By Makini Brice and Gabriel Stargardter
PORT-AU-PRINCE/KINGSTON (Reuters) – Haiti and Jamaica implored residents in vulnerable coastal areas to evacuate and Cuba suspended flights on Sunday as Hurricane Matthew, the strongest storm to menace the Caribbean islands since 2007, spun slowly toward the region.
Matthew is expected to scrape western Haiti on Monday as a major storm bringing 145 mile per hour (230 kph) winds and life-threatening rain to the southern coast, while simultaneously lashing Jamaica.
Eastern Cuba also will feel bands of fierce wind and rains on Monday, the U.S. National Hurricane Center said.
The storm was advancing northwest at 5 miles per hour (7 km per hour), located about 295 miles (475 km) southeast of Kingston on Sunday afternoon. The hurricane center ranked it at Category 4 on the five-step Saffir-Simpson scale of hurricane intensity.
“Slow motion is almost always a bad thing for any land area impacted,” said John Cangialosi, a hurricane specialist at the center, noting that the storm’s devastating rains and winds will linger over the region.
With tropical storm conditions expected to reach Haiti and Jamaica late on Sunday, officials in both countries urged residents to prepare. In Haiti, the prime minister’s office issued a red alert warning for landslides, high waves and floods.
Matthew is the most powerful hurricane to form over the Atlantic since Felix in 2007 and as many as 40 inches (101 cm) of rain could fall on parts of southern Haiti. That could trigger deadly flash floods and mud slides, the Miami-based hurricane center said.
Haiti is the poorest country in the Americas and a combination of weak government and precarious living conditions for most of its people makes it particularly vulnerable to natural disasters.
More than 200,000 people were killed when a 7-magnitude earthquake struck the country in 2010, wrecking thousands of homes, schools and hospitals.
Despite worries about potential storm devastation, life in the southern Haitian town of Les Cayes continued as normal, residents said.
“If it passes by here, that’s when I protect myself,” said Jean Robert, 40, who leaned against a motorcycle outside of the bank where he works as a guard. “I have no preparation, I have nothing.”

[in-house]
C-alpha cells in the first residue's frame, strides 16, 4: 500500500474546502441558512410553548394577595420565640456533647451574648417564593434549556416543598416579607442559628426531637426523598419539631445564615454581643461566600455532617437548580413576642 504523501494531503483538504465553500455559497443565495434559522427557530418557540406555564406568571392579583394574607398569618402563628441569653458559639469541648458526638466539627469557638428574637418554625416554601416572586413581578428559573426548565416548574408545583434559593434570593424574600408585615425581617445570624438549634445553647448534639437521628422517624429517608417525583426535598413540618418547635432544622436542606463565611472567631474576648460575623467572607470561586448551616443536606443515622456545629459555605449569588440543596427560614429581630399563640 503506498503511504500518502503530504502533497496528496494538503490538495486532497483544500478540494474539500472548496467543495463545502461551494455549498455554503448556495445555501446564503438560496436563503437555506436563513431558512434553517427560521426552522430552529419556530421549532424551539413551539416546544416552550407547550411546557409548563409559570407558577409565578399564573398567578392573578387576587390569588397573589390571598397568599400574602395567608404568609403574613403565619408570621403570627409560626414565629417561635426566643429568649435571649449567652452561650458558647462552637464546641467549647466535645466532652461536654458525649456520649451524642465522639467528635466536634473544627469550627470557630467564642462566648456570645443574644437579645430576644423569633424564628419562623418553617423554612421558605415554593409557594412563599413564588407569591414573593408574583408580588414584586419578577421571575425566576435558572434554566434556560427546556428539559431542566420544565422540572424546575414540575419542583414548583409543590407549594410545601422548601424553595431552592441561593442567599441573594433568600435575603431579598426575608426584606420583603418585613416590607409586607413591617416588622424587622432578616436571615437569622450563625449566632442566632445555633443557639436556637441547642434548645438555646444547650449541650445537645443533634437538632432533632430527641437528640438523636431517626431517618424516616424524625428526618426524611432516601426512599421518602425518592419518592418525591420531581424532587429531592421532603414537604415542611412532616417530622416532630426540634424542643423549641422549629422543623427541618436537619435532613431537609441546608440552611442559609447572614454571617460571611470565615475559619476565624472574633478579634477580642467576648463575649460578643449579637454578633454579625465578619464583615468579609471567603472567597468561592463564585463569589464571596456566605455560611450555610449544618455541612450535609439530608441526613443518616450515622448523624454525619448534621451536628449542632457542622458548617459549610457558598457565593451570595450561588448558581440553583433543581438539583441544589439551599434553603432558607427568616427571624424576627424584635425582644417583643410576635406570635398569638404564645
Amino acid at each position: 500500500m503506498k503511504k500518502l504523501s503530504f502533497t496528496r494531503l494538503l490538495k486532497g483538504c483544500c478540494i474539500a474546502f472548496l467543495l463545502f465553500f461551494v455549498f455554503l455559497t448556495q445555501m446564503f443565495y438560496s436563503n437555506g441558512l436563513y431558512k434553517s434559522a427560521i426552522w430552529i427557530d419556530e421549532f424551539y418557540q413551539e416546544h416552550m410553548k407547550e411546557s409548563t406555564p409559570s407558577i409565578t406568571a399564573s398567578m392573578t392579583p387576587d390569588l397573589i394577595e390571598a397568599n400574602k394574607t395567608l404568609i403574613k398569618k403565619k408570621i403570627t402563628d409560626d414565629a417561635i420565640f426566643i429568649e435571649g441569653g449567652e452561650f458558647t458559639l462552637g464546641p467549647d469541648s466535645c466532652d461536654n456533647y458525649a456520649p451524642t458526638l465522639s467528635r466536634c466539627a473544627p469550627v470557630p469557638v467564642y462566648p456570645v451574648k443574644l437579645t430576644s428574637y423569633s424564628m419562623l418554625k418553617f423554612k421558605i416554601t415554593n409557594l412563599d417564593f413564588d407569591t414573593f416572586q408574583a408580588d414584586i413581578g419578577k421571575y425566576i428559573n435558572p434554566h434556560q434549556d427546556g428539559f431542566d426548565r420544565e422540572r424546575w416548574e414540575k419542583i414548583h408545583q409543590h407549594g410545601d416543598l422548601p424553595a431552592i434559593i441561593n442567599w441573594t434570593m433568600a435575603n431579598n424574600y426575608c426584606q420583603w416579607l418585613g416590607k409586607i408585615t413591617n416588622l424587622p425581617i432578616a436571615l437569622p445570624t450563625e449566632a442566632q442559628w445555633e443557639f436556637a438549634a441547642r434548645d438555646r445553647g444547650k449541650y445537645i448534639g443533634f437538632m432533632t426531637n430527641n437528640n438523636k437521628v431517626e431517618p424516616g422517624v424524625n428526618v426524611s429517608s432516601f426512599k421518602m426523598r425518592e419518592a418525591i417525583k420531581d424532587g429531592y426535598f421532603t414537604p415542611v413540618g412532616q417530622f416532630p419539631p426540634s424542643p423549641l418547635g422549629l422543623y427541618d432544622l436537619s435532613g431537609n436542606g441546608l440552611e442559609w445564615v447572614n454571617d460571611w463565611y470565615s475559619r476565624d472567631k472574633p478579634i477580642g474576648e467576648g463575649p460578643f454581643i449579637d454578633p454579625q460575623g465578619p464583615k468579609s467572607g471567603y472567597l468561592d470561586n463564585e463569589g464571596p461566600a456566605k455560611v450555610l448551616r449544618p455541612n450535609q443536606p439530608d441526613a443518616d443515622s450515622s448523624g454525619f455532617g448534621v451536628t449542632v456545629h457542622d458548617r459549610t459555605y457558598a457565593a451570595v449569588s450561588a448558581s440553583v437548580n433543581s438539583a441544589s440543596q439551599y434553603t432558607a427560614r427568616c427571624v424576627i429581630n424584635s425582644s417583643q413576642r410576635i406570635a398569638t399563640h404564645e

Haiti started evacuating residents by boat from small, exposed sandy islands in the south on Saturday. Boats were prohibited from going to sea on Sunday.
In Jamaica, which could see up to 25 inches (64 cm) of rain, the government of Prime Minister Andrew Holness was preparing buses to help evacuate villagers in Port Royal, at the vulnerable edge of Kingston Harbour.
Outside his office, Holness told Reuters ahead of the first lashings of rain that his government was mobilized and about 80 percent of the 2.7 million Jamaicans were ready for the storm.
“The damage will have an impact on our economic growth, which is already fragile,” he said, as the wind began to pick up. Agriculture, tourism and towns cut off by storm damage and landslides in particular will be hurt, Holness said.
He said Jamaica had learned much about hurricane recovery since its last major storm, Hurricane Gilbert in 1988.
Kingston residents stocked up on canned food, water and batteries, while banks and offices boarded their windows. Fishermen were told not to go to sea.
In Cuba, where evacuations already were well under way, many flights were suspended as of noon on Sunday. In Santiago de Cuba, residents formed long lines for supplies while authorities took down traffic signals to protect them from the wind and hotels boarded up their windows.
Cuban President Raul Castro warned that Matthew was stronger than Hurricane Sandy, which devastated Santiago de Cuba in 2012.
“We have to prepare as if it has twice the power of Sandy,” Castro was reported as saying in the Granma newspaper on a visit to Santiago de Cuba.
A few miles (kilometers) east, the United States was airlifting some 700 spouses and children to Florida from its Guantanamo Bay naval base. Prisoners and service personnel will remain.
Cuba plans to move tourists to safer ground in the next 24 to 36 hours, state-run media said.
Later in the week, Matthew could affect the Bahamas and the U.S. East Coast, although forecasts so far out are often inaccurate. The U.S. State Department issued travel warnings for the Bahamas, Jamaica and Haiti.
Florida Governor Rick Scott said residents of his state should prepare for what could be a catastrophic storm.
(Additional reporting by Roberta Rampton, Marc Frank and Rebekah Kebede; Writing by Frank Jack Daniel and Letitia Stein; Editing by Bill Trott)